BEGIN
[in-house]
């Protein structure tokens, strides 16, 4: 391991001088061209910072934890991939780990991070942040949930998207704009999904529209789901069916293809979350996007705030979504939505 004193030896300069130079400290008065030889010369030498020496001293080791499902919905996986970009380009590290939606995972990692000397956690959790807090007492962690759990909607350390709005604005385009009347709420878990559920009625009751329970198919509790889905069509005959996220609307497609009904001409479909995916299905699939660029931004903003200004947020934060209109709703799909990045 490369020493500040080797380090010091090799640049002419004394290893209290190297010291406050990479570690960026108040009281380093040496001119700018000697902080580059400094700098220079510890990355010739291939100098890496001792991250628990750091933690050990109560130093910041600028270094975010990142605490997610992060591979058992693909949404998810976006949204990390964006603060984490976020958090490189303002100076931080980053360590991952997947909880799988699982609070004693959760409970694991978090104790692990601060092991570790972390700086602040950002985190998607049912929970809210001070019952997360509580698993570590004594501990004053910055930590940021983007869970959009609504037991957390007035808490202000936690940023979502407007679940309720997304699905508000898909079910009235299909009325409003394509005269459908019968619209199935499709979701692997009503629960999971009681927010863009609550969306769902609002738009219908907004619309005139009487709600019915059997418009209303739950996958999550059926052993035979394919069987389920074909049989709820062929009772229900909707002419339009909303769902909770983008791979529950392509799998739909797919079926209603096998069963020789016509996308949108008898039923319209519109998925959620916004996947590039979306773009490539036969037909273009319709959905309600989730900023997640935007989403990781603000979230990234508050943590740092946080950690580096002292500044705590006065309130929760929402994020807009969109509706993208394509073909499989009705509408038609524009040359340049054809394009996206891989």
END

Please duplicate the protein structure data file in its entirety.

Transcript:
[in-house]
């Protein structure tokens, strides 16, 4: 391991001088061209910072934890991939780990991070942040949930998207704009999904529209789901069916293809979350996007705030979504939505 004193030896300069130079400290008065030889010369030498020496001293080791499902919905996986970009380009590290939606995972990692000397956690959790807090007492962690759990909607350390709005604005385009009347709420878990559920009625009751329970198919509790889905069509005959996220609307497609009904001409479909995916299905699939660029931004903003200004947020934060209109709703799909990045 490369020493500040080797380090010091090799640049002419004394290893209290190297010291406050990479570690960026108040009281380093040496001119700018000697902080580059400094700098220079510890990355010739291939100098890496001792991250628990750091933690050990109560130093910041600028270094975010990142605490997610992060591979058992693909949404998810976006949204990390964006603060984490976020958090490189303002100076931080980053360590991952997947909880799988699982609070004693959760409970694991978090104790692990601060092991570790972390700086602040950002985190998607049912929970809210001070019952997360509580698993570590004594501990004053910055930590940021983007869970959009609504037991957390007035808490202000936690940023979502407007679940309720997304699905508000898909079910009235299909009325409003394509005269459908019968619209199935499709979701692997009503629960999971009681927010863009609550969306769902609002738009219908907004619309005139009487709600019915059997418009209303739950996958999550059926052993035979394919069987389920074909049989709820062929009772229900909707002419339009909303769902909770983008791979529950392509799998739909797919079926209603096998069963020789016509996308949108008898039923319209519109998925959620916004996947590039979306773009490539036969037909273009319709959905309600989730900023997640935007989403990781603000979230990234508050943590740092946080950690580096002292500044705590006065309130929760929402994020807009969109509706993208394509073909499989009705509408038609524009040359340049054809394009996206891989």